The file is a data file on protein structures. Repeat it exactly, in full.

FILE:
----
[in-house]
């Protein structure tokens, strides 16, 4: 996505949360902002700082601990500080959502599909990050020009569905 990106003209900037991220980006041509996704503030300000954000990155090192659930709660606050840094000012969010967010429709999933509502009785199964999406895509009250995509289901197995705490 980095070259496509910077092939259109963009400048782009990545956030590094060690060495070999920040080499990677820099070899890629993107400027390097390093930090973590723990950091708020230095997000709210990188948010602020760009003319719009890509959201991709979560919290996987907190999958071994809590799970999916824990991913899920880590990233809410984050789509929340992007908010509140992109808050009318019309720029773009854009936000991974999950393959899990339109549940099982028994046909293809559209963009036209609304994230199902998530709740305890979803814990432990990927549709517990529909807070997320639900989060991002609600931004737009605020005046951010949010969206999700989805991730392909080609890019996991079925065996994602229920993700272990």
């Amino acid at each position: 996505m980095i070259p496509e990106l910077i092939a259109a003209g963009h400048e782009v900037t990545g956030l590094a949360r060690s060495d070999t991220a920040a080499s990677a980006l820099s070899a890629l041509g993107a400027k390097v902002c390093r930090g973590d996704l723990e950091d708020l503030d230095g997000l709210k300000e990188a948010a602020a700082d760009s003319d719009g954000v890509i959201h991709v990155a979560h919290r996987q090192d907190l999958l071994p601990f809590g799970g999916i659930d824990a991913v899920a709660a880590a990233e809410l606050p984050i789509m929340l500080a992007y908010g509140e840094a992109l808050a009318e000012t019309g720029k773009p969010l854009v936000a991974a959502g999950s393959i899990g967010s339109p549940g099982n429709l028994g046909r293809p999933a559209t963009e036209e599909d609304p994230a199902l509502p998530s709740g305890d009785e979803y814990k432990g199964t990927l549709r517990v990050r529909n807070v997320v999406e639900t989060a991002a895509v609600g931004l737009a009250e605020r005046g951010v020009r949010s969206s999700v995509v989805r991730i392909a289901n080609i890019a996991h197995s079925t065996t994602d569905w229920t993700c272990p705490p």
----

[in-house]
């Protein structure tokens, strides 16, 4: 996505949360902002700082601990500080959502599909990050020009569905 990106003209900037991220980006041509996704503030300000954000990155090192659930709660606050840094000012969010967010429709999933509502009785199964999406895509009250995509289901197995705490 980095070259496509910077092939259109963009400048782009990545956030590094060690060495070999920040080499990677820099070899890629993107400027390097390093930090973590723990950091708020230095997000709210990188948010602020760009003319719009890509959201991709979560919290996987907190999958071994809590799970999916824990991913899920880590990233809410984050789509929340992007908010509140992109808050009318019309720029773009854009936000991974999950393959899990339109549940099982028994046909293809559209963009036209609304994230199902998530709740305890979803814990432990990927549709517990529909807070997320639900989060991002609600931004737009605020005046951010949010969206999700989805991730392909080609890019996991079925065996994602229920993700272990």
């Amino acid at each position: 996505m980095i070259p496509e990106l910077i092939a259109a003209g963009h400048e782009v900037t990545g956030l590094a949360r060690s060495d070999t991220a920040a080499s990677a980006l820099s070899a890629l041509g993107a400027k390097v902002c390093r930090g973590d996704l723990e950091d708020l503030d230095g997000l709210k300000e990188a948010a602020a700082d760009s003319d719009g954000v890509i959201h991709v990155a979560h919290r996987q090192d907190l999958l071994p601990f809590g799970g999916i659930d824990a991913v899920a709660a880590a990233e809410l606050p984050i789509m929340l500080a992007y908010g509140e840094a992109l808050a009318e000012t019309g720029k773009p969010l854009v936000a991974a959502g999950s393959i899990g967010s339109p549940g099982n429709l028994g046909r293809p999933a559209t963009e036209e599909d609304p994230a199902l509502p998530s709740g305890d009785e979803y814990k432990g199964t990927l549709r517990v990050r529909n807070v997320v999406e639900t989060a991002a895509v609600g931004l737009a009250e605020r005046g951010v020009r949010s969206s999700v995509v989805r991730i392909a289901n080609i890019a996991h197995s079925t065996t994602d569905w229920t993700c272990p705490p």